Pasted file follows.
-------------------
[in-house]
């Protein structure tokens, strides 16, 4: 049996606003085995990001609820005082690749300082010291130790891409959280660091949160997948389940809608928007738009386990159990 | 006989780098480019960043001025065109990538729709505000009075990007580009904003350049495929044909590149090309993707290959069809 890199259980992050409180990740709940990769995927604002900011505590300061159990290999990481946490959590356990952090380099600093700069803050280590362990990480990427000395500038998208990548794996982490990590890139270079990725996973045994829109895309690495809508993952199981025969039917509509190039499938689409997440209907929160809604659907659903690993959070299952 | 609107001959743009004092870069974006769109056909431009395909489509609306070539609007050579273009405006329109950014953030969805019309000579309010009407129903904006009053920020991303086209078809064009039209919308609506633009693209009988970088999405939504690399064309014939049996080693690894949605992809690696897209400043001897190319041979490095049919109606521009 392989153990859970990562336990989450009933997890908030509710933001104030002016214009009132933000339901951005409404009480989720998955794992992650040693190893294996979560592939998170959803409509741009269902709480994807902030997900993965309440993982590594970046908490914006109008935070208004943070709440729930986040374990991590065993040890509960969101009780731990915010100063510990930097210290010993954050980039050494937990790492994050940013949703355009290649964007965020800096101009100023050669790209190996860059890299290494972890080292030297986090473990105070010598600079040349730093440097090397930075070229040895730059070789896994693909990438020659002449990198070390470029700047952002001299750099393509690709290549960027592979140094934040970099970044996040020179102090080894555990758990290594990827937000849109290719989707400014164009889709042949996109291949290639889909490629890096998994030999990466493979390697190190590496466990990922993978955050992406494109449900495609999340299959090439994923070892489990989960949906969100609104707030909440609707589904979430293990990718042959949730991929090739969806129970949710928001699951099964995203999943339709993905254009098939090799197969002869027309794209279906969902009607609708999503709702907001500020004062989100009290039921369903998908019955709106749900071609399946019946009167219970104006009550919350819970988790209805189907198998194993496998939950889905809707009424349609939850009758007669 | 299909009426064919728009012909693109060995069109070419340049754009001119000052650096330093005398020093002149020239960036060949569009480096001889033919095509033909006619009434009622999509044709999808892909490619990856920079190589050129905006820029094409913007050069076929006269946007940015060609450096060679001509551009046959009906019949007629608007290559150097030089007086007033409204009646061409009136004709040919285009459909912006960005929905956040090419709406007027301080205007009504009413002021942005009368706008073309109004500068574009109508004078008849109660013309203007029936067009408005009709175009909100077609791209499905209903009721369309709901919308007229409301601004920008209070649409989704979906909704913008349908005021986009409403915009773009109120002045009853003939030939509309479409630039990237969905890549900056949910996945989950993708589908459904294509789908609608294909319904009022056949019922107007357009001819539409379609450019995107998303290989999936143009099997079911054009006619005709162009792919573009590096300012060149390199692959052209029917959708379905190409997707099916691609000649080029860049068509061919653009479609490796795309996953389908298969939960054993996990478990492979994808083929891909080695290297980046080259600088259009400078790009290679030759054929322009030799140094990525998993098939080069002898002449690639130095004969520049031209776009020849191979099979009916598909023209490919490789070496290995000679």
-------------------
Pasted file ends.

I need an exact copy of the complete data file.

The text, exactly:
[in-house]
């Protein structure tokens, strides 16, 4: 049996606003085995990001609820005082690749300082010291130790891409959280660091949160997948389940809608928007738009386990159990 | 006989780098480019960043001025065109990538729709505000009075990007580009904003350049495929044909590149090309993707290959069809 890199259980992050409180990740709940990769995927604002900011505590300061159990290999990481946490959590356990952090380099600093700069803050280590362990990480990427000395500038998208990548794996982490990590890139270079990725996973045994829109895309690495809508993952199981025969039917509509190039499938689409997440209907929160809604659907659903690993959070299952 | 609107001959743009004092870069974006769109056909431009395909489509609306070539609007050579273009405006329109950014953030969805019309000579309010009407129903904006009053920020991303086209078809064009039209919308609506633009693209009988970088999405939504690399064309014939049996080693690894949605992809690696897209400043001897190319041979490095049919109606521009 392989153990859970990562336990989450009933997890908030509710933001104030002016214009009132933000339901951005409404009480989720998955794992992650040693190893294996979560592939998170959803409509741009269902709480994807902030997900993965309440993982590594970046908490914006109008935070208004943070709440729930986040374990991590065993040890509960969101009780731990915010100063510990930097210290010993954050980039050494937990790492994050940013949703355009290649964007965020800096101009100023050669790209190996860059890299290494972890080292030297986090473990105070010598600079040349730093440097090397930075070229040895730059070789896994693909990438020659002449990198070390470029700047952002001299750099393509690709290549960027592979140094934040970099970044996040020179102090080894555990758990290594990827937000849109290719989707400014164009889709042949996109291949290639889909490629890096998994030999990466493979390697190190590496466990990922993978955050992406494109449900495609999340299959090439994923070892489990989960949906969100609104707030909440609707589904979430293990990718042959949730991929090739969806129970949710928001699951099964995203999943339709993905254009098939090799197969002869027309794209279906969902009607609708999503709702907001500020004062989100009290039921369903998908019955709106749900071609399946019946009167219970104006009550919350819970988790209805189907198998194993496998939950889905809707009424349609939850009758007669 | 299909009426064919728009012909693109060995069109070419340049754009001119000052650096330093005398020093002149020239960036060949569009480096001889033919095509033909006619009434009622999509044709999808892909490619990856920079190589050129905006820029094409913007050069076929006269946007940015060609450096060679001509551009046959009906019949007629608007290559150097030089007086007033409204009646061409009136004709040919285009459909912006960005929905956040090419709406007027301080205007009504009413002021942005009368706008073309109004500068574009109508004078008849109660013309203007029936067009408005009709175009909100077609791209499905209903009721369309709901919308007229409301601004920008209070649409989704979906909704913008349908005021986009409403915009773009109120002045009853003939030939509309479409630039990237969905890549900056949910996945989950993708589908459904294509789908609608294909319904009022056949019922107007357009001819539409379609450019995107998303290989999936143009099997079911054009006619005709162009792919573009590096300012060149390199692959052209029917959708379905190409997707099916691609000649080029860049068509061919653009479609490796795309996953389908298969939960054993996990478990492979994808083929891909080695290297980046080259600088259009400078790009290679030759054929322009030799140094990525998993098939080069002898002449690639130095004969520049031209776009020849191979099979009916598909023209490919490789070496290995000679």